Five Tallest Skyscrapers Ever Planned


From building in space to towers 10km high, there seems to be no limit to the imagination on International Skyscraper Day, celebrated September 3.

The date marks Louis H Sullivan’s birthday, the US architect regarded as the “father of skyscrapers”, who was born in 1856 and contributed to the commercial boom of Chicago.

The rise of tall buildings followed the perfection of lifts in 1854. In 1885 Sullivan and Dankmar Adler designed a 10-storey commercial with a tower rising an additional seven-storeys.

The Auditorium Building ,which included 400-hotel rooms, 136 offices and a 4200-seat theatre, was one of the first skyscrapers completed, just behind the Home Insurance Building, which was also built in Chicago in 1885.

Today, the world's tallest building, Dubai’s Burj Khalifa, reaches to 160 storeys or 828m high, and could reach up to 1000m if construction ever resumes on the Jeddah Tower in Saudi Arabia.

However, the appetite for buildings above 500-metres faded in 2020 due to the pandemic.

Whether it was due to funding, space, technology or physics these are some of the tallest skyscrapers ever imagined, but never completed.

Die Berg Komt Er [The Mountain Comes Here]

Die Berg Komt Er [The Mountain Comes Here]

This artificial mountain was planned for for a site in the Netherlands and was originally started as a passing idea in 2011 by Thijs Zonneveld, a journalist and cyclist.

The mountain would have helped athletes in the relatively flat country train and quickly gained support from the nation’s climbing, cycling and skiing associations.

The architects were quick to draw up the design, however, other details were limited.

Die Berg Komt Er was not the only building planned to hit the 2000m mark—other tower concepts of note include the proposed Shimizu Mega City Pyramid [main image] to be built in 2030 in Japan and the Hexahedron City, designed in 1949 to be built in Scottsdale, US.

Height: 2000m
Use: Recreation, mixed-use
Design: Hoffers & Kruger

Dubai City Tower


The Dubai City Tower was planned to be built along the Gulf Sea, creating a new cruise ship terminal and marina. It also had 400 storeys of residential space and a 400m tall “energy-producing spire”.

The tower was split into six building masses rotating around a Sky Plaza central core with convention and event spaces on the lower levels.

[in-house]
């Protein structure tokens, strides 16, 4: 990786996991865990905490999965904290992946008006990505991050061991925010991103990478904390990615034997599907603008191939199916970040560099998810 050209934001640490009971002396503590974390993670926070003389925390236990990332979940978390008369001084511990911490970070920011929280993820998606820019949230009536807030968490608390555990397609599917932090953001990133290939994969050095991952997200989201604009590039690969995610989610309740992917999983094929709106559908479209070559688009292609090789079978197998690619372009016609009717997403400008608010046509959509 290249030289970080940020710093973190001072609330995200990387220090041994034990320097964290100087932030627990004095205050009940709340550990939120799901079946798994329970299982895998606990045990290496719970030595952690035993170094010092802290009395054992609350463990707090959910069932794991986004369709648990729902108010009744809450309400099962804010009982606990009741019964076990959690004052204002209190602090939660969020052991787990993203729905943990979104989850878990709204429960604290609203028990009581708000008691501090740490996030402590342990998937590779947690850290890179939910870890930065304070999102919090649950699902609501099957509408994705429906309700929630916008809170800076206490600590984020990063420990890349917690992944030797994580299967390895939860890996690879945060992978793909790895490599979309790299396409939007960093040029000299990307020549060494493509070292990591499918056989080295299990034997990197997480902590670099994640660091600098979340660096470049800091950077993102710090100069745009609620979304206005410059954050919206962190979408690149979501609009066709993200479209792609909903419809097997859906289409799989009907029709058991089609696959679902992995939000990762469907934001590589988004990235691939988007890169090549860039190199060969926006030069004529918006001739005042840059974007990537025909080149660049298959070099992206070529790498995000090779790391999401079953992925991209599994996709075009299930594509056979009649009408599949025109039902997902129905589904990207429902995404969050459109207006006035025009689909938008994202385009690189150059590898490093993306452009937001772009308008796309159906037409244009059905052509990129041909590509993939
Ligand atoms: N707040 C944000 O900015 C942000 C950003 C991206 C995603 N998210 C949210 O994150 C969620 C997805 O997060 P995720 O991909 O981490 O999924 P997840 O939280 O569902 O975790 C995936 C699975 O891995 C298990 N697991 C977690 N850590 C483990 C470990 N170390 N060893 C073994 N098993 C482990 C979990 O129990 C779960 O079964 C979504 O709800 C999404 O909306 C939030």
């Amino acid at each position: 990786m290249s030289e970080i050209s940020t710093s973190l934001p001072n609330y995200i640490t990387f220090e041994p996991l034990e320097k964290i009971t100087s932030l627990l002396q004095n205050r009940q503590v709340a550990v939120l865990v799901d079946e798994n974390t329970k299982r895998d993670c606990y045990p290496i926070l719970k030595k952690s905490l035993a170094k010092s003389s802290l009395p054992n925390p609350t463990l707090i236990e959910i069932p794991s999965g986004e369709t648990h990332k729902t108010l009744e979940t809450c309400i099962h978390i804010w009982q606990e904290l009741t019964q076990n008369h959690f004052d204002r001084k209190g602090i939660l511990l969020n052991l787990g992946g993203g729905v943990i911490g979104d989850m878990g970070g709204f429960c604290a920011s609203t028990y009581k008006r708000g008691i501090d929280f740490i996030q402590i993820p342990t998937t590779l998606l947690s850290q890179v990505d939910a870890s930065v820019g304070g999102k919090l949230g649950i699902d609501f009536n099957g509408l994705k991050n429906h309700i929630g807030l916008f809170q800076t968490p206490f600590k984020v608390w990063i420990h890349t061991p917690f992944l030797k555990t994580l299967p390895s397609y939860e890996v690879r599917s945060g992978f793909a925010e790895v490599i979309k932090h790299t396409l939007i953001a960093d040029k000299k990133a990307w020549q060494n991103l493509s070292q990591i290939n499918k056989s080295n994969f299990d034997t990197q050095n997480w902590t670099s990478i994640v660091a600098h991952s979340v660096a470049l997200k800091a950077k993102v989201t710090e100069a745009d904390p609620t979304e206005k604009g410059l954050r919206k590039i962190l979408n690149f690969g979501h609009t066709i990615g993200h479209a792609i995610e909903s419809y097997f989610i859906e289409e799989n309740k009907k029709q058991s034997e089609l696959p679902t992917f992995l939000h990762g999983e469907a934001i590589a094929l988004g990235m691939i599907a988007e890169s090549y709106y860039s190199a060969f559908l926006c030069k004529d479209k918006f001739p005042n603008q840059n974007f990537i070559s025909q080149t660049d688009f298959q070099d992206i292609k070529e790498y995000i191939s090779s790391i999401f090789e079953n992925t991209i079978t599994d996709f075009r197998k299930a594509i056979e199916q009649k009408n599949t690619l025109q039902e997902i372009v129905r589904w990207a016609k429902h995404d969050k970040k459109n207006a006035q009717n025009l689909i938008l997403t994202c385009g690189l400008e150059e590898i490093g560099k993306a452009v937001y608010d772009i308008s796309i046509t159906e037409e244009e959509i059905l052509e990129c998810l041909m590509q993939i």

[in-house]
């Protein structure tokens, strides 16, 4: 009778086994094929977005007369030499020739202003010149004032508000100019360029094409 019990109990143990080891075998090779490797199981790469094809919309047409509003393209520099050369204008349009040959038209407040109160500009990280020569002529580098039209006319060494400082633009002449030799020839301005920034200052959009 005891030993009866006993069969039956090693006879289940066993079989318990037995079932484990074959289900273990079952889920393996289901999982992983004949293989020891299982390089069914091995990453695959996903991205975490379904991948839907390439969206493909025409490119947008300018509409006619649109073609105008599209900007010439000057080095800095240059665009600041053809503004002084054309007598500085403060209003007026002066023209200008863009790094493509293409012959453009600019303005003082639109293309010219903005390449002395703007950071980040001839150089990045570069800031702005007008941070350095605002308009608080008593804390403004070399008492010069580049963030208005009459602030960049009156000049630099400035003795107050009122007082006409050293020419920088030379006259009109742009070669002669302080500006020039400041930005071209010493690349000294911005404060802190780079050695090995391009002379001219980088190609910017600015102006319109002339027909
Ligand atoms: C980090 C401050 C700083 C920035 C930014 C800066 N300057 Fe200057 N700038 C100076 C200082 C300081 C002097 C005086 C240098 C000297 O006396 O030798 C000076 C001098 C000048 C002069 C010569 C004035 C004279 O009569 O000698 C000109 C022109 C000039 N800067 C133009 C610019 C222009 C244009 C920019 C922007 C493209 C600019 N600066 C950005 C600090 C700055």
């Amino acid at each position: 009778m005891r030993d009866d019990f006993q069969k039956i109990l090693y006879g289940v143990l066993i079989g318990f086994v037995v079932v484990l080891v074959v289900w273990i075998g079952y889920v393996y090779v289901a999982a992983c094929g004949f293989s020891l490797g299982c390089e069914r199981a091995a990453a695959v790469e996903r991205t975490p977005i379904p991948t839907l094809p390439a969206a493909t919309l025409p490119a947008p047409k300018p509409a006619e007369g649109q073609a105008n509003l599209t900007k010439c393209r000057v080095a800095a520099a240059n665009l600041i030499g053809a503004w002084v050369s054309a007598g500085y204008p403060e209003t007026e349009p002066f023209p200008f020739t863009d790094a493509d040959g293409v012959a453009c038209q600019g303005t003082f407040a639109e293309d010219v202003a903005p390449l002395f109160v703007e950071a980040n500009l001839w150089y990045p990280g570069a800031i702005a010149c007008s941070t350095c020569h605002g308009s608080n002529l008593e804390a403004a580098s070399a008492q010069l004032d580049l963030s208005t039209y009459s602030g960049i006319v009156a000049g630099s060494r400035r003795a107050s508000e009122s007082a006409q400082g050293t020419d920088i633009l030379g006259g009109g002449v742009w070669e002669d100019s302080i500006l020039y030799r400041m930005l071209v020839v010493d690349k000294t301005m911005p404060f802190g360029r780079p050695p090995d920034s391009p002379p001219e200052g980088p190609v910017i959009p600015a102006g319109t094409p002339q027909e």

There would have been distinct vertical neighbourhoods connected via a vertical bullet train.

Details about the developer and architect were expected to be announced at the Dubai Cityscape 2008, however, it seems that didn’t eventuate.

Height: 2400m
Use: Residential, retail, marina

Ultima Tower/Sky City


This building, designed in 1988, started as a “two-mile high tower” and could soon become the centrepiece of Shanghai’s financial district. The designs were reworked in 2019 to create a 2000m tower.

The building uses tension “like a vertical Golden Gate Bridge” and has thousands of small windmills to ventilate the building and absorb winds.

The tower is expected to be filled with waterfalls, gardens, small lakes. It would extend 100m under the ground and be 1km in diameter.

Tsui is partnering with Gensler Associates for the project, which will be built next to the pentagon building in Pudong.

Height: 3219m
Use: Mixed-use
Design: Eugene Tsui

Tokyo Tower of Babel


The skyscraper, with its name from the biblical story of a tower that reaches to the heavens, was planned for Tokyo.

The building concept was designed in the 1990s with an 110sq km base and would have had residential and commercial tenancies on the lower levels.

Commercial, office and hotel facilities would have been located up to 2.9km above ground, with education, leisure and government tenancies above that.

Industrial and laboratory research facilities and a space development centre were at the top.

Another Tokyo tower of note was the X-Seed 4000, designed in 1995. This 4000m tower would have 800 storeys for residential, hotel and office use.

Height: 10,000 metres
Use: Mixed-use
Design: Toshio Ojima


Analemma tower

This tower hooked to an asteroid would be divided into segments and built in Dubai.

The building, designed in 2016m would trace a figure-eight form and would have the slowest trajectory over New York City.

The lowest segment of the tower would be used as a transfer station and for retail, entertainment and dining.

The next section is for office, then agricultural use, residential, monuments, worship, religious use and the very top would be used for funerals or to commemorate the dead.

Height: 29,000 metres
Use: Mixed-use
Design: Clouds Architecture Office

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